My name is David Spiwak and I am the Evolving Trader. I am a second generational trader, that has seen the ups and the downs of this industry. My history in trading has been a blessing and a curse, but I love trading. The reason I love trading and investing is because everyday you need to build on your previous experience to succeed in a world that never rests.
My whole life I have been connected to the Chicago Mercantile Exchange. My father was an attorney in 1970, and had just moved to the suburbs of Chicago and got on a train one day and his life changed. On the train he had an encounter with a gentleman who leaned into him and said these words, "there is a shortage of eggs". The man introduced himself as a neighbor and a trader and somehow convinced my father to give him some money to invest. A couple of weeks went by and the man gave my father back his money and had doubled it in a few weeks. So my father says "so you say there are no eggs." He decided to leave the law field and came down to the exchange and became a local at the CME. That same year I was born.
As a kid everyone around me was connected to the exchange. Most of our family's friends as well as neighbors were traders, and times were good. At that time trading was much friendlier than it is today. The guy next to you in the pit was a not your enemy and you never wished him misfortune. Odds were if he was making money than it meant you were making money. All around me was incredible wealth, and everyone had wads of cash. As a seven year old in 1977, I used to come downtown and spend the day with my father. As a kid that meant either sitting in an office and watching tickers with numbers zooming by me or sitting in the exchange's visitors gallery. The gallery was fascinating, as I looked out I saw hundreds of people in bright colored coats screaming and waving at each other and the quote boards on the walls were flickering numbers with mind blogging fast frequency. I watched and watched and I became hooked on the excitement in front of my eyes.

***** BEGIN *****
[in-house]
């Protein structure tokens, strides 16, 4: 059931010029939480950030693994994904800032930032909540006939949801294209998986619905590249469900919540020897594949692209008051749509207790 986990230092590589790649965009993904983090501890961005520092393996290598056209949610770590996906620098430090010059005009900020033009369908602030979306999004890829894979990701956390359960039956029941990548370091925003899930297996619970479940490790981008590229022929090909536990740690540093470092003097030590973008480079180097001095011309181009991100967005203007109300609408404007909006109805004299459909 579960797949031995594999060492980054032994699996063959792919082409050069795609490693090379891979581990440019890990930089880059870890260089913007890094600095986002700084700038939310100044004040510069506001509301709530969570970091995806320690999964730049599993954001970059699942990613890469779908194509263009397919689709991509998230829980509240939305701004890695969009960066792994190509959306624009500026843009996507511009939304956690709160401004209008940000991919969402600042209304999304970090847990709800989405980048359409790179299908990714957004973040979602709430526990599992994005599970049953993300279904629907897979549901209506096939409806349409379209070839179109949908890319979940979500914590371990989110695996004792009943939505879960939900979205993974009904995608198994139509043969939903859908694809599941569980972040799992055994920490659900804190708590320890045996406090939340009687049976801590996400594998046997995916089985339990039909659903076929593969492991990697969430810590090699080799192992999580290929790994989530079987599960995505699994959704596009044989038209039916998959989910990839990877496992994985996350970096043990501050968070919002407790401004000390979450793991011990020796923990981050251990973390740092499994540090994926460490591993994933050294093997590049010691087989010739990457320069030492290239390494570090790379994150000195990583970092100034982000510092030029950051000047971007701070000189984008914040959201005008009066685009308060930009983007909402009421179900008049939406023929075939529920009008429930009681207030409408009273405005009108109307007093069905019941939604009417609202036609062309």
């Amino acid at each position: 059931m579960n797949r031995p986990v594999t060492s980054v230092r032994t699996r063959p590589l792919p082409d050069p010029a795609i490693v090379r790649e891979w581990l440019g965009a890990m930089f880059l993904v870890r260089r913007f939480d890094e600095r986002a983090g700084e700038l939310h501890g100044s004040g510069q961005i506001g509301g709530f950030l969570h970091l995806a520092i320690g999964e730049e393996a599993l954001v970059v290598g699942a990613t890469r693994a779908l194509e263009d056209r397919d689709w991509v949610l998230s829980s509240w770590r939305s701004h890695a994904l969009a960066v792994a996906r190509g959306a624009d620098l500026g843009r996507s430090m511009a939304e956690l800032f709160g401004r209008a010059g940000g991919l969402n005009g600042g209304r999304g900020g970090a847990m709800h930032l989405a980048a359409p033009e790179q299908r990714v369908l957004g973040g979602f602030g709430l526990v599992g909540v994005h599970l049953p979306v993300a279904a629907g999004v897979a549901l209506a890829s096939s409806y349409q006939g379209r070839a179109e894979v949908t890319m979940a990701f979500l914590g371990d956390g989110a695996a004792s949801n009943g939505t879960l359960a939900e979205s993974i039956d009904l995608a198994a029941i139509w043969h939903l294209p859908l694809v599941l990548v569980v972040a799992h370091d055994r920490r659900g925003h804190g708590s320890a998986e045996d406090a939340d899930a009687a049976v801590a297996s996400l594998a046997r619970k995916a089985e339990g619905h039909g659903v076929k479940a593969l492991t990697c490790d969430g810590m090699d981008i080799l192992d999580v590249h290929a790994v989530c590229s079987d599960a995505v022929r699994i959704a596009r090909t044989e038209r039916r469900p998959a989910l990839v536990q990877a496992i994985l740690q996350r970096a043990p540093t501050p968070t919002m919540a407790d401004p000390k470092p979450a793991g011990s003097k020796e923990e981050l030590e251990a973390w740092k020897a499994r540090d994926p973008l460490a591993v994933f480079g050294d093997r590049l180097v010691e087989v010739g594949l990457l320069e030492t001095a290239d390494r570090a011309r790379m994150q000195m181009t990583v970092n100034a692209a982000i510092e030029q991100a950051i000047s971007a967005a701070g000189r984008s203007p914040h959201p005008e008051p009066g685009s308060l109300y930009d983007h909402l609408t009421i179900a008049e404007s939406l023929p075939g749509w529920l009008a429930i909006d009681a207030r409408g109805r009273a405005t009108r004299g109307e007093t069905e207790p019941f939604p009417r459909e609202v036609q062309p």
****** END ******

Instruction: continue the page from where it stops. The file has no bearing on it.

As the years went by my knowledge of the industry grew and I witnessed first hand the ups and downs of trading thru my father's career. I saw that the industry was not all fun and games and trading was becoming more and more competitive. I saw the same people who were walking around with wads of cash in their pockets lose everything. I saw marriages and life's destroyed because of trading but the quote boards kept changing.
Flash forwarded to 1989, I was a college freshman majoring in Radio/TV and I was home for the summer. I got a job working for a DJ company at night but my days were free so my father asked me if I wanted to clerk for him at the CME. My father as well as my uncle were down on the floor and had been telling me that trading at the CME was over. They said the industry was too competitive and was facing its demise. There was going to be other exchanges stealing the business and there was rumors of trading going electronic. They both said have a nice summer but look for a career away from trading.
I walked onto the floor for the first time as an adult and felt the rush of the floor. All around me was a mass of bodies and incredible noise. In all the chaos in front of me people seemed to be in control and where all performing jobs and none of the craziness seemed to be effecting them at all. I was hooked